Hazard of Ventilation Controlled Fires

In the Grading the Fireground on a Curve, published in the September issue of Firehouse magazine, Battalion Chief Mark Emery warned of the hazards of assuming that limited volume and velocity of visible smoke indicates a growth stage fire. He correctly identified that compartment fires may enter the decay phase as fuel is consumed or due to a lack of oxygen.

Emery cites National Institute for Occupational Safety and Health (NIOSH) Death in the Line of Duty reports 98-F07 and F2004-14, in which firefighters initiated offensive fire attack in commercial buildings and encountered rapidly deteriorating fire conditions due to changes in the ventilation profile. Concluding the introduction to his article, Emery observes “Unless you know which side of the fire growth curve you are entering, advancing into zero-visibility conditions is really a bad idea”.

I agree with BC Emery’s basic premise that appearances can be deceiving. However, this article points to two interrelated issues. The hazards presented by ventilation controlled fires and the dangerous conditions presented by enclosed buildings. In Smoke Burns,originally published on Firehouse.com I discussed the hazards of ventilation controlled fire and the relationship of burning regime to extreme fire behavior phenomena such as flashover and backdraft. The hazards presented by ventilation controlled fires are compounded when the fire occurs in an enclosed structure (a building with limited means of access and egress). Captain Willie Mora has written extensively on Enclosed Structure Disorientation on Firehouse.com.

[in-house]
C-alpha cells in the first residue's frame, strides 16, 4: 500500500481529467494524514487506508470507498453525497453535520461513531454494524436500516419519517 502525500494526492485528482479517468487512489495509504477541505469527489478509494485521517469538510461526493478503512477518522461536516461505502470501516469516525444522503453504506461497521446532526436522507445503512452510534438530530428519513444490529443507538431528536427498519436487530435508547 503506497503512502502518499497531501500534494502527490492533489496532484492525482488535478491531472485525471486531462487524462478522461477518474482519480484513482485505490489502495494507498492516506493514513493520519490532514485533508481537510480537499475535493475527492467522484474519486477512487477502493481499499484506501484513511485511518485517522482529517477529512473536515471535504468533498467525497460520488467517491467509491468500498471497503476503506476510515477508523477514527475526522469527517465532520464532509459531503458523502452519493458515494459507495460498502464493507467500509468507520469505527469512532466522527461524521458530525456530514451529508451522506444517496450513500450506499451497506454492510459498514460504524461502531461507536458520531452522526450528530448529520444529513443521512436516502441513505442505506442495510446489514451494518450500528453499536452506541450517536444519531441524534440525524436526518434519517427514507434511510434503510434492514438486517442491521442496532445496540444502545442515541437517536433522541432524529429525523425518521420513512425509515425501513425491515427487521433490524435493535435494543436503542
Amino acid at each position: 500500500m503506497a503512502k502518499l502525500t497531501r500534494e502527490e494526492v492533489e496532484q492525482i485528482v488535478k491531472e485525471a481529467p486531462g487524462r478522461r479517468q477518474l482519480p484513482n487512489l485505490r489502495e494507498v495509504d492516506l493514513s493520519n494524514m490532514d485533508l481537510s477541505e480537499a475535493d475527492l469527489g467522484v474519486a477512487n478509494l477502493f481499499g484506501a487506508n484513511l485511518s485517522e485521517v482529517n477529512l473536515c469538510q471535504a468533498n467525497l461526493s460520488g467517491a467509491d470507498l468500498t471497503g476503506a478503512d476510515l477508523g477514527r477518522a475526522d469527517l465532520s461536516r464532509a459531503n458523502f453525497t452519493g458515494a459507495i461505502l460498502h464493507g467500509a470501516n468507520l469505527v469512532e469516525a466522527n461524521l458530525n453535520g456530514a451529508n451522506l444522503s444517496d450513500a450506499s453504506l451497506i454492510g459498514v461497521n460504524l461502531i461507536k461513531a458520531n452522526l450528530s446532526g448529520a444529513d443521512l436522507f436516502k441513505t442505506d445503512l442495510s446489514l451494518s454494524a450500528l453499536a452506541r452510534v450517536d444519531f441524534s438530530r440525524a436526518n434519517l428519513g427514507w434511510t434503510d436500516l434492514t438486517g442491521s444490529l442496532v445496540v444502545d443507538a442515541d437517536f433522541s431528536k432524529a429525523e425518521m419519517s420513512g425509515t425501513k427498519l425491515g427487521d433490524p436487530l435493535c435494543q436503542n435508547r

BC Emery illustrated how appearances can be deceiving using data and still images from a full scale fire test in a warehouse in Phoenix, Arizona conducted by the National Institute for Standards and Technology (NIST). NIST conducted these tests as part of a research project on structural collapse. However, the video footage and temperature data from this test is extremely useful in studying the influence of ventilation on fire behavior and fire behavior indicators (Building, Smoke, Air Track, Heat, and Flame (B-SAHF)). The full report and video from this test is available on-line from the NIST Building Fire Research Laboratory (BFRL).

As an oxidation reaction, combustion requires oxygen to transform the chemical potential energy in fuel to thermal energy. If a developing compartment fire becomes ventilation controlled, with heat release rate limited by the oxygen available in the compartment, pyrolysis will continue as long as temperature in the compartment is above several hundred degrees Celsius. Pyrolysis products in smoke are gas phase fuel ready to burn. Increased ventilation at this point, may cause the fire to quickly transition to the fully developed stage (ventilation induced flashover). However, if the fire continues to burn in a ventilation controlled state and the concentration of gas phase fuel (pyrolysis products and flammable products of incomplete combustion) increases sufficiently, increased ventilation may result in a backdraft.

I take issue with BC Emery’s illustration of the growth side of the fire development curve as the value side of the cure and the decay side of the curve as the no value side of the curve. Depending on resources, a fire on the growth side of the curve may exceed the offensive fire control capability of the fire department. Conversely, a fire on the decay side of the curve which is limited to a single compartment or series of compartments may be effectively controlled using an appropriate tactics in an offensive strategic mode. However, Emery’s discussion of the more subtle indicators of burning regime that may warn firefighters of a ventilation controlled fire is right on track. For more information on fire behavior indicators and fire development, see Fire Behavior Indicators and Fire Development Parts I and II on Firehouse.com.

Ed Hartin, MS, EFO, MIFireE, CFO

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4 Responses to “Hazard of Ventilation Controlled Fires”

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